Memorandum by the Financial Services Ombudsmen
1. We are grateful for the opportunity to offer
some brief observations to the Committee as it considers the draft
2. The Financial Services Ombudsman scheme provided
for in the Bill is intended to embrace and replace all our schemes.
Of these two are voluntary (insurance, banking); one derives authority
direct from statute (building societies); and two derive authority
from SROs established under the Financial Services Act (investment
from IMRO, and personal investment from the PIA).
3. As a group of Ombudsmen principally affected
by the Bill, we have worked together to make recommendations to
the FSA. We made comments on the July 1998 draft to the Treasury
and have had a number of helpful meetings with Treasury officials.
We welcome section 11 of the Treasury's progress report.
4. Broadly speaking we had two principal points
of concern: first that the new scheme might, with the due process
requirements of ECHR, and its provisions for appeals and costs
orders, resemble a court or tribunal rather than an Ombudsman
scheme; and second that the scope of the scheme might still leave
out many aspects of financial services where people would expect
them to be covered.
5. To some extent the first concern has now
been met by the announcement on 1 March by the Economic Secretary
that the provisions for appeals and costs orders between parties
would be dropped, and we greatly welcome that. The impact of the
due process requirements of Article 6 the ECHR has remained a
matter of concern to us from the start, and we have attempted
to consider and plan how reformed procedures might comply with
these requirements while retaining the informality and flexibility
that are the hallmark of an Ombudsman approach. It will be necessary
to offer hearings to parties who request it in any case where
there is a dispute of material facts. This will have a substantial,
but somewhat unpredictable, impact on the work of the scheme.
It could well encourage representation for which no legal aid
will be available.
6. As far as the scope of the scheme is concerned,
the following practical problems appear to remain: unless mortgage
provision is regulated, complaints against unauthorised mortgage
lending firms (e.g., centralised lenders) cannot be covered by
the compulsory jurisdiction. Consumer credit firms offering personal
loans, often linked to payment protection insurance, would also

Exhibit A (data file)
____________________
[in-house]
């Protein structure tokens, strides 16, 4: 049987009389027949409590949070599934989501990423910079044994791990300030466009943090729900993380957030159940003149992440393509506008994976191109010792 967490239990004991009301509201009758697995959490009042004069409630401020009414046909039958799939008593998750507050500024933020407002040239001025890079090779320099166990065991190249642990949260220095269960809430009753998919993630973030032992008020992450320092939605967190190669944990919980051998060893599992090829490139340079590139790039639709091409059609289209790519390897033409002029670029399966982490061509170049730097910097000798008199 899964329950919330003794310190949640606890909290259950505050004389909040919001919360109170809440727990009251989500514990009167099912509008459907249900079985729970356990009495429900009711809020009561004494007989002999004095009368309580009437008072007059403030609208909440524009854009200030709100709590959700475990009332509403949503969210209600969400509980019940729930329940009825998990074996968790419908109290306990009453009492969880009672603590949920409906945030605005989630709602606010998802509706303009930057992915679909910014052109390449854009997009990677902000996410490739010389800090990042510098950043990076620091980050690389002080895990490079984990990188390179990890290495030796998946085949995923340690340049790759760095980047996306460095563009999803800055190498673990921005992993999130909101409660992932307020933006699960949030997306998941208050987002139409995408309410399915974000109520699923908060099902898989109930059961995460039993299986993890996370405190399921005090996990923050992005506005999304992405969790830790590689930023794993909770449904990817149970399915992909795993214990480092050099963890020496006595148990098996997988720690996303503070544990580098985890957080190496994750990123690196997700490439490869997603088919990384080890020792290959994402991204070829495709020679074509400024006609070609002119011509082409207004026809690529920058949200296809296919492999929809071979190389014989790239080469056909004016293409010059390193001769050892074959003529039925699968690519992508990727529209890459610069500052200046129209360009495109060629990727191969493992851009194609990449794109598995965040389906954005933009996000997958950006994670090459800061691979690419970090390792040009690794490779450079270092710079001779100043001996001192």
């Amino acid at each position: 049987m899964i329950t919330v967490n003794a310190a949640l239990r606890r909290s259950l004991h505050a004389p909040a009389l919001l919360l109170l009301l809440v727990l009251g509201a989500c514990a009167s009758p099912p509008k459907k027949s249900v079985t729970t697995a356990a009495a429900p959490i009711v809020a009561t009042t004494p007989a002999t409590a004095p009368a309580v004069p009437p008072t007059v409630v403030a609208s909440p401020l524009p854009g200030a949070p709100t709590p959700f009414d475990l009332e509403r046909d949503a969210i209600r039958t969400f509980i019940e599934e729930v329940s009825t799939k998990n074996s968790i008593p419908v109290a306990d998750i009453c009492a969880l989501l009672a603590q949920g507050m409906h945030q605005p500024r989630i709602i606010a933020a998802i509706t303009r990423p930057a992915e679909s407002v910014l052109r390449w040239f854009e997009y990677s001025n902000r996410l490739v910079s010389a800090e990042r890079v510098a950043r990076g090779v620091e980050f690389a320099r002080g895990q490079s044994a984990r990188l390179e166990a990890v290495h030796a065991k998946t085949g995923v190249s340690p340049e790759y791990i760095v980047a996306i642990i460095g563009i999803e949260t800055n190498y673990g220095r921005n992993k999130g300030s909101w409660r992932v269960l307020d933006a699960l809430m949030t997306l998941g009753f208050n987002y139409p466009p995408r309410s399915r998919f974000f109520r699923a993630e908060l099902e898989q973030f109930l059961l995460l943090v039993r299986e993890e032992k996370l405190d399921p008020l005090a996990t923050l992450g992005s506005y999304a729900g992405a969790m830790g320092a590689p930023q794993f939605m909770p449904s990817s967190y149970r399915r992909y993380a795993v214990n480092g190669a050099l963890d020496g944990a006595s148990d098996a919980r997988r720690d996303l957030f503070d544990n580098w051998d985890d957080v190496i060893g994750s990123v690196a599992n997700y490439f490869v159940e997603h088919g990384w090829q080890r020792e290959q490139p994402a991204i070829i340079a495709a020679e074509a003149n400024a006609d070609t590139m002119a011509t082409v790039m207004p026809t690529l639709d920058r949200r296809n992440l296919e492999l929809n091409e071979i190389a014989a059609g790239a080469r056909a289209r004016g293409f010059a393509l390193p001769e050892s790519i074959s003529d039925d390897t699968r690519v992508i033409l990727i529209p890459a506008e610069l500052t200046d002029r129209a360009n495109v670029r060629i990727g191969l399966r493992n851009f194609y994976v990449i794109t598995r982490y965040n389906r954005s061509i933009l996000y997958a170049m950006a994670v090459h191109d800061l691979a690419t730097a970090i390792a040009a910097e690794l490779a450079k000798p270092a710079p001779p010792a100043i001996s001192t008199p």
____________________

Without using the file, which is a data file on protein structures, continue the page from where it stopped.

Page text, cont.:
be outside the compulsory scope. There remains no mechanism for
bringing activities within the compulsory scope of the scheme
if they are carried out by firms that do not require FSA authorisation.
A significant number of firms involved in mortgages, credit cards
and other loans will not require FSA authorisation. In the nature
of things, it is those firms most likely to generate problems
that will be least likely to sign up to a voluntary jurisdiction.
We have proposed, with support from the Director-General of Fair
Trading, that it should be possible to extend the scope to those
with consumer credit licences from the OFT.
Dependence on "cost benefit analysis"
7. The new approach to the scope of the scheme
will leave the FSA a wide discretion to decide what, within the
whole spectrum of regulated business, is to fall within a "compulsory
jurisdiction direction" or indeed whether to make such a
direction at all. This discretion is to be exercised after carrying
out a cost benefit analysis. While cost benefit analysis may be
an appropriate test to apply to the extent of regulation, the
value of a complaint handling and dispute resolution scheme cannot
be measured by a crude comparison of costs and savings. A case
where a small amount is at stake may involve an important point
of principle. Complaint resolution is not regulation. We question
whether the establishment of the scheme should be dependent on
an assessment by the FSA of its costs and benefits. There are
public policy judgments to be made as to the value to the public
(and to the industry) of independent complaint handling that should
be more appropriately made by Ministers or by Parliament.
8. Apart from a number of other relatively minor
points, our remaining concerns centre on the implementation of
the new scheme and the transfer of our existing jurisdictions
to the new arrangements. It is important that the service to consumers
and to the industry is not unduly disrupted, and that the new
scheme should be able to deal with complaints about events in
the recent past as well as those arising in the future. These
matters are to be the subject of transitional provisions, not
yet tabled. We assume that these are outside the scope of the
Committee's current work.
9. We would be pleased to give evidence in person.
25 March 1999
6 The Banking, Building Societies, Insurance, Investment
and Personal Investment Authority Ombudsmen. Back